It’s NaNoWriMo Week 2 which means that, if you’re still on track, you’re now reaching the dreaded middle part of your book. I don’t know about you, but I hate writing the middle part of a book. It seems like I magically make it to 20,000 words, then I panic, the plot fails, the characters abandon me, and I know where I want to be at when I’m at 50,000 or 60,000 words, but I have no idea how to fill in the middle part of the book. Or even worse, I know how to fill it in, I just can’t get the words on the page.

If you’re not suffering from this mysterious illness where you dread writing the middle part of a book so much you start to worry you might never make it to the end, congratulations. But for most of us regular folk who struggle from middle-of-the-book-syndrome, here are some helpful tips to get through it (mostly) alive.

1. Outline, outline, outline

I’ve said it before but when you have an outline that is strong enough that you can hold on to it when things get tough during writing, then your outline is your lifeline. You don’t know what will happen next? Your outline knows. You lose track of where you’re supposed to be headed when writing your plot? Your outline knows.

Trouble staying focused on your character’s end goals? Check the outline.

For Marisol Holmes, most of my middle arc relied on building up tension and trying to solve the mystery, it involved dropping clues about the mystery and meanwhile showing off minor characters. It was, as it’s with most of my books, the hardest part to write (in comparison, I find it much easier to write the ending of a book, or the beginning) but it’s where the character develop, where we get minor resolutions, where the reader gets to connect with the characters. Don’t rush through the middle of your book, but polish it until it shines…except not in NaNoWriMo, where time is off the essence. Here you can rush, rush, rush, just make sure it still works.

2. Add minor subplots and find resolutions for them

You can fleshen up your middle part of the book by adding minor subplots and preferably, also giving resolutions/endings to these minor subplots. For example, if a minor subplot of your book is that characters A and B are fighting over something stupid, you can have them resolve their argument in the middle part of your book, so that is out of the way for the grand finale.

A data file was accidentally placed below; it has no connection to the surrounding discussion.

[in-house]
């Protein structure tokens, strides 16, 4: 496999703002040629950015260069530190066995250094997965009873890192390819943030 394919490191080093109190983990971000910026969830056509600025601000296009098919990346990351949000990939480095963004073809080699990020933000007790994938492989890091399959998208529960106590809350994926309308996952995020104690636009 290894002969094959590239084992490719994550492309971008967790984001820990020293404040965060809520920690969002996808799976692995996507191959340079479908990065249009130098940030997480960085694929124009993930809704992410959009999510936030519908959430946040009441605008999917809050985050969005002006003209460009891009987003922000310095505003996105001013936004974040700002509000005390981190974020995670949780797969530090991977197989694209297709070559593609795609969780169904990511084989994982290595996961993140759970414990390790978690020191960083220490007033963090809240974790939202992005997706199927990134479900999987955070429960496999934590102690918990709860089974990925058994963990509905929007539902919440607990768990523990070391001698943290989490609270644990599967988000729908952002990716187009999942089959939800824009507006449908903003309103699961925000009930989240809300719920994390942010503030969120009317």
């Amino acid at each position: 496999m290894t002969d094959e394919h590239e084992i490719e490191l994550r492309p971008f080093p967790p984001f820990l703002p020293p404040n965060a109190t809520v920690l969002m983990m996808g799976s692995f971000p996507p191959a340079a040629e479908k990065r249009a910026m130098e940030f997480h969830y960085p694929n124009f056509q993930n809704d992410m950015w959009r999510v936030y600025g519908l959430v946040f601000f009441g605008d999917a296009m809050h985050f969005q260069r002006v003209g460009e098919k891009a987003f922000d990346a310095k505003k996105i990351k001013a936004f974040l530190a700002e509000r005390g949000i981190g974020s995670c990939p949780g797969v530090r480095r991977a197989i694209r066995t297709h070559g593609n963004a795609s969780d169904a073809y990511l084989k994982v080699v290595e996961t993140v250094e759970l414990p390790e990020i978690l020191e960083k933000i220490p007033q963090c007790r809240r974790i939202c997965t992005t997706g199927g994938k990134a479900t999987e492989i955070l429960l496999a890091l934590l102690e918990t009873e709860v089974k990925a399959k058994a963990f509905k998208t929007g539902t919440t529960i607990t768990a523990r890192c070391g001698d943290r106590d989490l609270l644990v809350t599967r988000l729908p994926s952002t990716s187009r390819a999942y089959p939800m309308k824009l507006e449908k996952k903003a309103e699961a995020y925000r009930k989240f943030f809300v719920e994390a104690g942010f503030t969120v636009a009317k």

In “A Study in Shifters”, my subplots mostly included character relationships, Marisol finding clues and trying to connect the dots of the case she was working on.

3. Add minor characters

This is especially important if you’re writing a series but works for a single book as well. There’s no use introducing all of your characters right at the start of the book. You can keep the introduction of minor characters for the middle part of your book.

4. Raise uncertainty about your character’s goals

Another often-used plot device is to raise uncertainty about your character’s goals. Take a romance book for example – in the beginning the characters meet or if they’re already in love, everything is going fine. The middle part of the book is used to build tension, and is usually the part where the characters are driven apart, and in the end, they usually get together again.

For Marisol Holmes, solving the case seems daunting in the middle part of the book, nearly impossible. The reader might start to wonder if she’s ever going to solve the case at all, thus doubting the character’s goals.

5. Add plot obstacles

When it’s easy for your protagonist to get from the beginning to the end of your book, to reach their goals without much trouble, then your book won’t be very exciting. Instead, use the middle part of your book to add minor plot obstacles. This could be things like misunderstandings between characters, physical obstacles, but it can also be the main character dicovering his/her goals might be different than he/she first thought as well.

In “A Study in Shifters”, some of the clues Marisol finds make her question her previous findings. She also learns some unsettling news that forms an obstacle for her too. These minor plot obstacles carry the plot along and add some tension.

I hope these tips help you battling middle-of-the-book-syndrome and urge you to keep on going with NaNoWriMo. Good luck!


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